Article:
Carl Von Clausewitz

Carl Von Clausewitz

Carl Philipp Gottfried von Clausewitz ( /ˈklaʊzəvɪts/; July 1, 1780 – November 16, 1831) was a Prussian soldier and military theorist who stressed the "moral" (in modern terms, psychological) and political aspects of war. His most notable work, Vom Kriege (On War), was unfinished at his death.

Clausewitz espoused a romantic conception of warfare, though he also had at least one foot planted firmly in the more rationalist ideas of the European Enlightenment. His thinking is often described as Hegelian because of his references to dialectical thinking but, although he probably knew Hegel, Clausewitz's dialectic is quite different and there is little reason to consider him a disciple. He stressed the dialectical interaction of diverse factors, noting how unexpected developments unfolding under the "fog of war" (i.e., in the face of incomplete, dubious, and often completely erroneous information and high levels of fear, doubt, and excitement) call for rapid decisions by alert commanders. He saw history as a vital check on erudite abstractions that did not accord with experience. In contrast to Antoine-Henri Jomini, he argued that war could not be quantified or reduced to mapwork, geometry, and graphs. Clausewitz had many aphorisms, of which the most famous is that "War is the continuation of Politik by other means" (Politik being variously translated as 'policy' or 'politics,' terms with very different implications), a description that has won wide acceptance.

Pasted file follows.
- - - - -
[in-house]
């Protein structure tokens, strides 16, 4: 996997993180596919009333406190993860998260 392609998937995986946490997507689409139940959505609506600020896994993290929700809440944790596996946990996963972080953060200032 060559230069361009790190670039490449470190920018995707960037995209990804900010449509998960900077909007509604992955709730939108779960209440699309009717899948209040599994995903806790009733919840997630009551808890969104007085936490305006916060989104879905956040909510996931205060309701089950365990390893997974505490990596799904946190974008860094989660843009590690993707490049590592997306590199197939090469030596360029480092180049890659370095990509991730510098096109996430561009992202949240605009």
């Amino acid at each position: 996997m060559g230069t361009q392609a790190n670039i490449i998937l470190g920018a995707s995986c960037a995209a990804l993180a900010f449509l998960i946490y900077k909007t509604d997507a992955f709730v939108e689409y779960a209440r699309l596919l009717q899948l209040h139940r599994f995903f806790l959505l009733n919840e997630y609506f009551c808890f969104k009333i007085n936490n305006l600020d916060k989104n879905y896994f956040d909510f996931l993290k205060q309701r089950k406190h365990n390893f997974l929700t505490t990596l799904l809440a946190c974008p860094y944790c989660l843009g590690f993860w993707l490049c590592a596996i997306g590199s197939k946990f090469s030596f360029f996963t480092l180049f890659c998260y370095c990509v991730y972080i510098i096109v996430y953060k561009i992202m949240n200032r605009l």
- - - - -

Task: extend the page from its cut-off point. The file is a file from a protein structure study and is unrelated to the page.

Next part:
Read more about Carl Von Clausewitz:  Name, Life and Military Career, Theory of War, Interpretation and Misinterpretation, Influence, In Popular Culture

Famous quotes containing the words carl, von and/or clausewitz:

    The millere was a stout carl for the nones;
    Geoffrey Chaucer (1340?–1400)

    Sweetly sang the nightingale.
    —Walther Von Der Vogelweide (1170?–1230?)

    War is regarded as nothing but the continuation of state policy with other means.
    —Karl Von Clausewitz (1780–1831)